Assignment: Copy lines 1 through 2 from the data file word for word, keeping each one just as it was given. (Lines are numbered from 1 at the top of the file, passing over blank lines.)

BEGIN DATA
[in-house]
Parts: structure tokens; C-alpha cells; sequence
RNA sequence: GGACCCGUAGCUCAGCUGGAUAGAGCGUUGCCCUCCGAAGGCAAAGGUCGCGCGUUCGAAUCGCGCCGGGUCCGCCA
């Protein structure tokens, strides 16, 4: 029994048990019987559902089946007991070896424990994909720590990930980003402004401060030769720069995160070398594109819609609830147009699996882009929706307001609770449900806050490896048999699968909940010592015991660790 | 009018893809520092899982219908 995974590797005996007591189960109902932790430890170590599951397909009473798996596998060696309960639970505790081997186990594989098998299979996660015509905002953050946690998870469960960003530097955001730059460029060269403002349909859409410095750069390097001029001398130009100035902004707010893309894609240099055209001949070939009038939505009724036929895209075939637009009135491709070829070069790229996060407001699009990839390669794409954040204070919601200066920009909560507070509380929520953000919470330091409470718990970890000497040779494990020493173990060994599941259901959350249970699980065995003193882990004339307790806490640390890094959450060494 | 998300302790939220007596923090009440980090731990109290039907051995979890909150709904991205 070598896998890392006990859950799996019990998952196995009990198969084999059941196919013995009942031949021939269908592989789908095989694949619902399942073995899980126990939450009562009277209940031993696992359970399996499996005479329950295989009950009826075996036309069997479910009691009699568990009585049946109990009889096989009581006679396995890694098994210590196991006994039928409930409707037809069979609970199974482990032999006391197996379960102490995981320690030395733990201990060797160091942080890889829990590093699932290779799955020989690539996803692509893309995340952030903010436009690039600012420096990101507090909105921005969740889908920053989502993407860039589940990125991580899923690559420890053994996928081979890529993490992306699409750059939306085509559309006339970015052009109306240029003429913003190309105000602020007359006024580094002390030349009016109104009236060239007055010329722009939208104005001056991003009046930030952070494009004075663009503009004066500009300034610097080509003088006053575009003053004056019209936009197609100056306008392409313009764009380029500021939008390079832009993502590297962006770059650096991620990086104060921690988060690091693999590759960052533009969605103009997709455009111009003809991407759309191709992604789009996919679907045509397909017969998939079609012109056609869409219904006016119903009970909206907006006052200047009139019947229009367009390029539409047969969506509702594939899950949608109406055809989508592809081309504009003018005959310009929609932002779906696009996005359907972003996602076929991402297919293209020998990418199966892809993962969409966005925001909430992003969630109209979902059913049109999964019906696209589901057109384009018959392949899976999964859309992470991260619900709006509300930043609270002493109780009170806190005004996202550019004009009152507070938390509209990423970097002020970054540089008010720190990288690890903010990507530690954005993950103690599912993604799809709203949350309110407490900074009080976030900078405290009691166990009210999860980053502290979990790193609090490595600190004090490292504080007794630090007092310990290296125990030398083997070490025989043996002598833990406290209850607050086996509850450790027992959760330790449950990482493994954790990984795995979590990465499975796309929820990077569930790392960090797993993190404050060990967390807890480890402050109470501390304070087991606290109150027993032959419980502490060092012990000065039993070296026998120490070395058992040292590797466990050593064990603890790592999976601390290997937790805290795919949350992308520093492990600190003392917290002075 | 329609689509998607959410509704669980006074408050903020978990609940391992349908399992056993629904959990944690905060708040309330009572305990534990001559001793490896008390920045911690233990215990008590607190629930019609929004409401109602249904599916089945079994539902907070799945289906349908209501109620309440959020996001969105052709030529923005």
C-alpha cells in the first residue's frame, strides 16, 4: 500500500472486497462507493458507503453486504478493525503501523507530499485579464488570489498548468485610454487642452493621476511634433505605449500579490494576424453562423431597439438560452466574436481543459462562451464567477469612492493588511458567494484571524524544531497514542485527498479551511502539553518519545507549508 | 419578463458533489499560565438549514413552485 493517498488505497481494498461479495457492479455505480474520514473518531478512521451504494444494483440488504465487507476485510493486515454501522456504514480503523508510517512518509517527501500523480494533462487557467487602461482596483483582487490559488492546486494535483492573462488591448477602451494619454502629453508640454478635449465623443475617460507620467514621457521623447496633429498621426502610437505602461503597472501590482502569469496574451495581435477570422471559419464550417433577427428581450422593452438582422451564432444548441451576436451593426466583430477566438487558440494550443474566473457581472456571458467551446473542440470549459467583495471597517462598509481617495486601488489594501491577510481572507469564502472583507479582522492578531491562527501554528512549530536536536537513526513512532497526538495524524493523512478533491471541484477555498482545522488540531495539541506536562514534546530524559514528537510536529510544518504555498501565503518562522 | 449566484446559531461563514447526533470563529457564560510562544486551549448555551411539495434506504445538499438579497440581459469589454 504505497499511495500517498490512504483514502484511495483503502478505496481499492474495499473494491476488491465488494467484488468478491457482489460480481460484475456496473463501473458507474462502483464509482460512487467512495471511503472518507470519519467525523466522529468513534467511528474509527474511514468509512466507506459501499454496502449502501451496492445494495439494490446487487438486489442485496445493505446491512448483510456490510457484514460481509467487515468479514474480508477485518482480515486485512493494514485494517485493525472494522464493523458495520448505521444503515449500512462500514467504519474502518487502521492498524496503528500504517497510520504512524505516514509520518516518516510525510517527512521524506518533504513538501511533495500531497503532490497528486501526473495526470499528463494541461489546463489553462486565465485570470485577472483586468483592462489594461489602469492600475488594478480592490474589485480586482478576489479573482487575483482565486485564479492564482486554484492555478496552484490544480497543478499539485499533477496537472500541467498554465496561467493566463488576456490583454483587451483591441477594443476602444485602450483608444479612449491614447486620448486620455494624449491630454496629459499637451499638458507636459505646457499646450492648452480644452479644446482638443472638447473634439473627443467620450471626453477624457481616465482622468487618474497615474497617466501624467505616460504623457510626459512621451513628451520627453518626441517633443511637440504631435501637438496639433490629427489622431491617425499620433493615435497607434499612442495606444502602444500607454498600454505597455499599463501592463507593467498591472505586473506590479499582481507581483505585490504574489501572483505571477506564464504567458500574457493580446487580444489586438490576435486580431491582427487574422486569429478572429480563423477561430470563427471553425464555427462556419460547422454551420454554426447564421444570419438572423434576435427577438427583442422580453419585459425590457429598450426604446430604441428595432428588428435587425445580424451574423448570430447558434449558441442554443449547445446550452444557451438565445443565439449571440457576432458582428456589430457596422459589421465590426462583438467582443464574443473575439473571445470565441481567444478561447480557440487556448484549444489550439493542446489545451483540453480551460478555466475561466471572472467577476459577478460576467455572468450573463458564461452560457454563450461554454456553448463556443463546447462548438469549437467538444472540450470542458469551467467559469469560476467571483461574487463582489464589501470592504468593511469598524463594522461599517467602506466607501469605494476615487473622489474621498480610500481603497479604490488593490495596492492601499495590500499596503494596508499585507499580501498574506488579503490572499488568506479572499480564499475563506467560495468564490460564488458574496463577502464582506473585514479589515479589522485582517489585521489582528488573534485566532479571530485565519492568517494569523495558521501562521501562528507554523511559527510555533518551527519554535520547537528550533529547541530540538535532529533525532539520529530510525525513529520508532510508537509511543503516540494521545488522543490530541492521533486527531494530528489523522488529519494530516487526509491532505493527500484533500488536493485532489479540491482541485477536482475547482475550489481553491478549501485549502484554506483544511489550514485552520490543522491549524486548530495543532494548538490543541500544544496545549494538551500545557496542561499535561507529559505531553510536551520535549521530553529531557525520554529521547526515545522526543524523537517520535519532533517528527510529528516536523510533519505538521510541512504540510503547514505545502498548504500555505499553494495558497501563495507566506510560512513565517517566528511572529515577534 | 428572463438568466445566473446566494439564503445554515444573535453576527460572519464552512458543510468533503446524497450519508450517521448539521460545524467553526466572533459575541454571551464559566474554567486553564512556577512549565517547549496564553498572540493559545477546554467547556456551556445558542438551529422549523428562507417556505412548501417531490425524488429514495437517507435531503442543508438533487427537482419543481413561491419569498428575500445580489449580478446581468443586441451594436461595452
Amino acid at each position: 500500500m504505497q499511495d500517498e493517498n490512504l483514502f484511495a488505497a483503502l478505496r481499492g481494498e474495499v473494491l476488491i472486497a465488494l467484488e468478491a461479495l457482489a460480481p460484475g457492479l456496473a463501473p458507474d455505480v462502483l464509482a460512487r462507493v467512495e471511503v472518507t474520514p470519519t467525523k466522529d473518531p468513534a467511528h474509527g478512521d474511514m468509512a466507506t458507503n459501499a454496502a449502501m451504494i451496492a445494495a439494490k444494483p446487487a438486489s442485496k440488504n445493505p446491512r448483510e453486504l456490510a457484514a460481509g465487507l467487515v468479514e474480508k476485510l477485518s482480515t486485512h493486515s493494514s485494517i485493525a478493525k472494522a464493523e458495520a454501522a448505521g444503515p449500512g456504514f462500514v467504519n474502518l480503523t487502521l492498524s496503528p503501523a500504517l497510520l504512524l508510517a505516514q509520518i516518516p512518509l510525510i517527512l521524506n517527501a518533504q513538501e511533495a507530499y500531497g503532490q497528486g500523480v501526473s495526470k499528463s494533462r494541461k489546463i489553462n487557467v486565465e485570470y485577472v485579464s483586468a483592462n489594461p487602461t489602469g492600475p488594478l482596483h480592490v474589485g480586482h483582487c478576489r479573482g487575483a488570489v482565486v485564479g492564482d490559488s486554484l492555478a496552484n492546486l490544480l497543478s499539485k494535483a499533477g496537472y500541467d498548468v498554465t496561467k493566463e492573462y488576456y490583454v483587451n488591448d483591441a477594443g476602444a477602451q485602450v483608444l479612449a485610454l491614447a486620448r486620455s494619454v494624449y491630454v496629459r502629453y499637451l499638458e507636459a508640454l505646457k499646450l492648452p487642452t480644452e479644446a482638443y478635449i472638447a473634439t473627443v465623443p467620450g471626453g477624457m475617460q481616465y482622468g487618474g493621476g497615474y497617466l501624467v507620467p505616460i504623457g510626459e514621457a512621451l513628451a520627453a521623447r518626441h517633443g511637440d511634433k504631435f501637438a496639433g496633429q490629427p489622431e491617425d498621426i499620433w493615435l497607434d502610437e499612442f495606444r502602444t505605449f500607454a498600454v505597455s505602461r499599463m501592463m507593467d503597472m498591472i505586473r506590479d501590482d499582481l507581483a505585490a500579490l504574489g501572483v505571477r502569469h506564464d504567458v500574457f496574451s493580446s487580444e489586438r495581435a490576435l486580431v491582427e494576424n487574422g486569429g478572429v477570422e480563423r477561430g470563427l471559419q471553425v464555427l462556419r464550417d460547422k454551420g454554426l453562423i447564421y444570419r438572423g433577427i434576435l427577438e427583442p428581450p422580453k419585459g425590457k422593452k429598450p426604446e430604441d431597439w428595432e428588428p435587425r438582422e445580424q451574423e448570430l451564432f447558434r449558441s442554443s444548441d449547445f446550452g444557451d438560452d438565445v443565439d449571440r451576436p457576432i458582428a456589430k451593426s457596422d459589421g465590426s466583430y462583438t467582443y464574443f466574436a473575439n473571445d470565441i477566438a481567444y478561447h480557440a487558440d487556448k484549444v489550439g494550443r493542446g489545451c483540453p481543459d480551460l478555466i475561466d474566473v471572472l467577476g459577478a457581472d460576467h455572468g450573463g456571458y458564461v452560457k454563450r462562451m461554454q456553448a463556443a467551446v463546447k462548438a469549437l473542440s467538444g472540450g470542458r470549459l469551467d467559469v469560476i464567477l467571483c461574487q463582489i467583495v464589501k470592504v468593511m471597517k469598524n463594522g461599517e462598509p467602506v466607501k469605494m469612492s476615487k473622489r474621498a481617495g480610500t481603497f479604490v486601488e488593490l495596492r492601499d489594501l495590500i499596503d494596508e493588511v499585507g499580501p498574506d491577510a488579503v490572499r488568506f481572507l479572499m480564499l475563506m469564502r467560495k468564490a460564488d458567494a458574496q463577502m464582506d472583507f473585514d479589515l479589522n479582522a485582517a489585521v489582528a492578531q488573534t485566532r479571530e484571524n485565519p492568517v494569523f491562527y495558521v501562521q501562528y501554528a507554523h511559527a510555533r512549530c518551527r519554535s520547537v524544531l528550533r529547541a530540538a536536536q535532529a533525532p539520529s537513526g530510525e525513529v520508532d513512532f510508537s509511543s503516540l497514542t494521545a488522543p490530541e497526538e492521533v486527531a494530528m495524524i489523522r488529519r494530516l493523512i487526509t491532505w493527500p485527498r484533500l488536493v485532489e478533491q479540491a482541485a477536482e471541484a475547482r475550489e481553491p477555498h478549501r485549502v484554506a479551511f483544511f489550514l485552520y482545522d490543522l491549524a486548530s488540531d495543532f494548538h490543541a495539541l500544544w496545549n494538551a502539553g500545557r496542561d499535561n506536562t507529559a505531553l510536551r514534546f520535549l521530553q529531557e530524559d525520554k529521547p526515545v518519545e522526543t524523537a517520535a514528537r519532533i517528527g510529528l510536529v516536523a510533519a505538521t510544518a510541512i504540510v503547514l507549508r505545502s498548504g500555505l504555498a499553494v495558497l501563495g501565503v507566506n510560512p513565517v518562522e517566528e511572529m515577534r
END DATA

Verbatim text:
[in-house]
Parts: structure tokens; C-alpha cells; sequence